The to the first movement “allegro con

The transient improvement
of performance on spatial tasks in standardized tests after exposure to the
first movement “allegro con spirito” of the Mozart sonata for two pianos in D
major is discussed to as the Mozart effect since its first observation by
Rauscher, Shaw, and Ky (1993). These findings turned out to be amazingly hard
to replicate, thus leading to an abundance of conflicting results. In the
following paper, I will discuss the history of this effect and the noticeably
higher overall effect in studies performed by Rauscher and colleagues than in
studies performed by other researchers, indicating systematically moderating
effects of lab affiliation (Pietschnig, Voracek & Formann, 2010).

Mozart Effect

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Some
researchers claim the Mozart Effect has become in recent years “a scientific
legend” among the culture of the masses, which is expressed in the widely
held belief that listening to Mozart improves intelligence, a belief which
constitutes a distortion to the scientific context from which it stems. It is
important to note that the primary studies in this field were conducted on a
population of students and their performance enhancement was short-term as well
as focused in spatial abilities (Bangerter & Heath, 2004).

          Out of the controversy regarding the effect’s
reliability grew two main approaches – the neurological approach and the
arousal approach. Supporters of the neurological approach claim that listening
to Mozart sonatas causes neurological changes in brain areas involved in
spatial perception (Leng & Shaw, 1991). Oppositely, supporters of the
arousal approach attribute the improvement in performance to the emotional
arousal triggered by listening to music, and thus the change in mood is the
source of performance enhancement (Steele, Bass, & Crook, 1999). However, most
of the studies on the Mozart Effect, exclusively implemented classical music.
Some people might feel that Mozart’s sonata is not to their taste, experience
low arousal which might bring to a decrease in performance on the spatial task,
and similarly people who prefer quiet might feel higher arousal than those who
the quiet wearies. In another experiment, where participants were asked to
report on their level of preference to the stimulus they were exposed to –
listening to a Mozart sonata versus listening to a recording of a Stephen King
story – it appeared that higher performances on a spatial task were related to
a high level of reported preference, whether to the sonata or the story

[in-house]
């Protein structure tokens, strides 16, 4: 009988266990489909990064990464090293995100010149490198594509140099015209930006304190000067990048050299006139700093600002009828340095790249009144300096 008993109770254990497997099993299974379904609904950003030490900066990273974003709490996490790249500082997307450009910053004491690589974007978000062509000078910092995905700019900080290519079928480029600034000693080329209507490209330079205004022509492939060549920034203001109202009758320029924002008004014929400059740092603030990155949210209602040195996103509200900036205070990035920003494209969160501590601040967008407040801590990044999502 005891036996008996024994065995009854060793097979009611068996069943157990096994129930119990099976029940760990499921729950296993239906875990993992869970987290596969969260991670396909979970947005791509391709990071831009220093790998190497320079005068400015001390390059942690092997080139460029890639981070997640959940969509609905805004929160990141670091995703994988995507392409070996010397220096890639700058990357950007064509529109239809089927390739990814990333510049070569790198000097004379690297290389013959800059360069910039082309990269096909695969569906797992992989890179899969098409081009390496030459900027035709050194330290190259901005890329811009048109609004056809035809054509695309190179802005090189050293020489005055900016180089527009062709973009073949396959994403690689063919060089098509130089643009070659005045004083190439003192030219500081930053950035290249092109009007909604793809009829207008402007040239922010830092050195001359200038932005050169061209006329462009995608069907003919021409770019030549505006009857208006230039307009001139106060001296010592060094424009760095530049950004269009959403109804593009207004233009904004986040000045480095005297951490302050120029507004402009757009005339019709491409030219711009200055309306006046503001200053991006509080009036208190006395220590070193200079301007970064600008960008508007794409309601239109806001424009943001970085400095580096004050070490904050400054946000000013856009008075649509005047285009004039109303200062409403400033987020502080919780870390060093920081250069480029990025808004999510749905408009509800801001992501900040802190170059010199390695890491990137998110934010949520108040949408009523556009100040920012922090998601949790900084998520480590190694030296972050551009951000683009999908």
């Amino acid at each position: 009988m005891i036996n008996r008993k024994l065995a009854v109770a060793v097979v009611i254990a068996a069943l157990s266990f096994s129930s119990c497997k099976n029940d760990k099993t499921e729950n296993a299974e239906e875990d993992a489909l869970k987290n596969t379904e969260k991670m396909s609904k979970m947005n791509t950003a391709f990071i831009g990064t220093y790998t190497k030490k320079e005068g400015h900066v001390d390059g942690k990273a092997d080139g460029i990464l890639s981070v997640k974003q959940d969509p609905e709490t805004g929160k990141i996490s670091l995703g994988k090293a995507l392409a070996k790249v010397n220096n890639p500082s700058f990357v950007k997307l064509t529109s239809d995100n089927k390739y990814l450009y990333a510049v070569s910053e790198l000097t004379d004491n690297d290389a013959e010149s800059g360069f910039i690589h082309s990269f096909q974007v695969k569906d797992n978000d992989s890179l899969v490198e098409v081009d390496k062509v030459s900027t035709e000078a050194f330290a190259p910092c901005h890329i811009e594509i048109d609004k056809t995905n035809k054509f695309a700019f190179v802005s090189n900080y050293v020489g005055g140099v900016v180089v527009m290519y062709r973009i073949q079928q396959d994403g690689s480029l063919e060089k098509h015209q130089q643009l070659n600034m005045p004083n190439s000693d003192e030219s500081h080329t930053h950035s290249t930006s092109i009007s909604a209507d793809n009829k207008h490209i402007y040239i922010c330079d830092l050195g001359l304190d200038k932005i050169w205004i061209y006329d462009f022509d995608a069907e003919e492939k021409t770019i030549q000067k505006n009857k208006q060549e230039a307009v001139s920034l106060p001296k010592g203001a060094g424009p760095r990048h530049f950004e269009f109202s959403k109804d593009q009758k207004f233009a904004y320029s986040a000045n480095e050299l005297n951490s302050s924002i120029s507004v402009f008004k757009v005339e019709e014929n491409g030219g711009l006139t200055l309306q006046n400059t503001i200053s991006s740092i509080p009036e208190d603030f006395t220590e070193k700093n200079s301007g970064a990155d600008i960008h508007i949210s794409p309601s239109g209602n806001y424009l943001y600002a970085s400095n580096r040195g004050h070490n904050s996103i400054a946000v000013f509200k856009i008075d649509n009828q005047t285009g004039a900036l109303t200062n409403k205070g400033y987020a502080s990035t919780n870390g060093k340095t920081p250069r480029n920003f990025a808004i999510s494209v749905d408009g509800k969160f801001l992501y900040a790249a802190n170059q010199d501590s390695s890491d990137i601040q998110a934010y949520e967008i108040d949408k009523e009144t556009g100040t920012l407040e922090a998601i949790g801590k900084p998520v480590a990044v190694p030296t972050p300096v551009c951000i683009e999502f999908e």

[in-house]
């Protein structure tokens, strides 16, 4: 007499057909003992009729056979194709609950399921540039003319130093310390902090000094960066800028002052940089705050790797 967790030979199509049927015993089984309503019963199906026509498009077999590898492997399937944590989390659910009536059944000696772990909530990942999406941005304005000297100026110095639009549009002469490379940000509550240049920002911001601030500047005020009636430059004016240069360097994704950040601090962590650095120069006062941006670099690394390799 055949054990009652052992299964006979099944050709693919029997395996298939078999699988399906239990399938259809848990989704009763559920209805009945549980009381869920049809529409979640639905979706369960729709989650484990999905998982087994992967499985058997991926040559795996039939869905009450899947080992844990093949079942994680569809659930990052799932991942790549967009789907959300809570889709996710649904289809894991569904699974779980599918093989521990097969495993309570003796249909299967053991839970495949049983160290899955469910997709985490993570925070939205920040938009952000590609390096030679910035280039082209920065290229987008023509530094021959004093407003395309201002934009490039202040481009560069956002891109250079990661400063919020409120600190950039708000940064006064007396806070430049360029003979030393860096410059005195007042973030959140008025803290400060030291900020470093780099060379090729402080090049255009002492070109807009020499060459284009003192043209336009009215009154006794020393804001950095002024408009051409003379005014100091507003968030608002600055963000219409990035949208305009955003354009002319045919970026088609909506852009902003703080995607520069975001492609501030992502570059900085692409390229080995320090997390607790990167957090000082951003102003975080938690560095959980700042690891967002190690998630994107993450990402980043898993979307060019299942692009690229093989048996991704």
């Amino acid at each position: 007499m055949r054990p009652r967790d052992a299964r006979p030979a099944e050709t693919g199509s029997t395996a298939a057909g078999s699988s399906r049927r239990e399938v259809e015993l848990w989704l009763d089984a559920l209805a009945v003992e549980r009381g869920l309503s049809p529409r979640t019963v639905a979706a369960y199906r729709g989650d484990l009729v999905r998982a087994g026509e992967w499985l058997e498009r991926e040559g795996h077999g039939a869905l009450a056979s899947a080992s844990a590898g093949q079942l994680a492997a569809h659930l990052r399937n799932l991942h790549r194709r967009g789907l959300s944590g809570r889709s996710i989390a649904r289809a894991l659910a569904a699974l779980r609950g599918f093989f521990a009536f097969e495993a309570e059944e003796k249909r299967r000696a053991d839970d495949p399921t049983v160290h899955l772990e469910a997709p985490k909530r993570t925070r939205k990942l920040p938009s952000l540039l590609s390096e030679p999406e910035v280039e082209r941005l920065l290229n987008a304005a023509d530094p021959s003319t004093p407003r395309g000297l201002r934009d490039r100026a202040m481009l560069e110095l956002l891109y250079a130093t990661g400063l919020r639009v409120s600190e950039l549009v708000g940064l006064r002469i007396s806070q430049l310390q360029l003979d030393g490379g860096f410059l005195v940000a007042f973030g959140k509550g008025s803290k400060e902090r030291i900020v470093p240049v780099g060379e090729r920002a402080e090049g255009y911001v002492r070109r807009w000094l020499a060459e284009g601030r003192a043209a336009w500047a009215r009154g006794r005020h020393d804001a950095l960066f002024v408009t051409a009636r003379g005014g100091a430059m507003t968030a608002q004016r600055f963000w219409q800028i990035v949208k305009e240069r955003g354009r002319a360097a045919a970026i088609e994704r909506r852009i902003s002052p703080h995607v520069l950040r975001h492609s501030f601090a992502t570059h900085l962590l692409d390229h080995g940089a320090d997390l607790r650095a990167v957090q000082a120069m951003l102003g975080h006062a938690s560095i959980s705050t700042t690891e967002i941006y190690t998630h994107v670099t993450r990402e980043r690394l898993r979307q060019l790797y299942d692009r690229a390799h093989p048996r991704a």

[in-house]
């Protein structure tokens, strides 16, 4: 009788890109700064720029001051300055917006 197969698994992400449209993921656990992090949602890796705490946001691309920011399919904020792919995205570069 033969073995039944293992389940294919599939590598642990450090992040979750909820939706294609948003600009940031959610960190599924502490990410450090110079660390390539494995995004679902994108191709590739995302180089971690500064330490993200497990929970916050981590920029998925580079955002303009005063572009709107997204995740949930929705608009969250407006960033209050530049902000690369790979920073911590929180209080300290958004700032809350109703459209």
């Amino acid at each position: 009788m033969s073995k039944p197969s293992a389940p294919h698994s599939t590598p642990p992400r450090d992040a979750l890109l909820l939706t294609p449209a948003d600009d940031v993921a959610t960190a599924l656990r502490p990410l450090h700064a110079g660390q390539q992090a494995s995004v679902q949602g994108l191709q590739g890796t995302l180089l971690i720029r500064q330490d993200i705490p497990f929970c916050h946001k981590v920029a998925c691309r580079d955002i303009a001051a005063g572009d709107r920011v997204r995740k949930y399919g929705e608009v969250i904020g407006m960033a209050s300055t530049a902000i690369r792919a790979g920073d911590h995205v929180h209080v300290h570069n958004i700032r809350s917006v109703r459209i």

(Nantais & Schellenberg ,1999). It seems that it matters less which type of
auditory stimulus is presented, rather than the way in which the listener
perceives the stimulus.

            A recent study clearly demonstrates
that there is only little support for a specific Mozart effect in published as
well as in unpublished work. Although results indicate a positive, significant
effect of exposure to the Mozart sonata compared to no stimulus at all on
spatial task performance, observed effects were only small in size. Moreover, a
striking result of mentioned analysis is the large significant difference in
overall effects of studies performed by researchers affiliated with labs of
Rauscher or Rideout and studies performed by researchers affiliated with other
labs for samples exposed to the Mozart sonata and samples exposed to no
stimulus at all. Effect sizes were more than three times higher for published
studies performed by labs with Rauscher or Rideout affiliations than for
published studies performed by other labs (Pietschnig, Voracek &
Formann, 2010).

Future
studies and personal opinion

In conclusion,
there seems to be a large difference of effects between different labs
performing the studies, accounting for the distorted perception of the actual
size of the effect. Late studies recommend in fact that, there is little left
that would support the notion of a specific enhancement of spatial task
performance through exposure to the Mozart sonata (Pietschnig, Voracek &
Formann, 2010). In my own personal opinion, after reading some of the recent
and historical litarture regarding the Mozart Effect I tend to belive that
future studies should try to recognize the mechanism of music (no specific) and
traits theories and their connection to spatial taks abilities. It would be
intresting to know more about the influence of music when put together with a
certain trait beacuase it may help to build future therapies. For example, if a
male patient is recognzied with extraversion personality, therpaist will know
which kind of music will suit him better.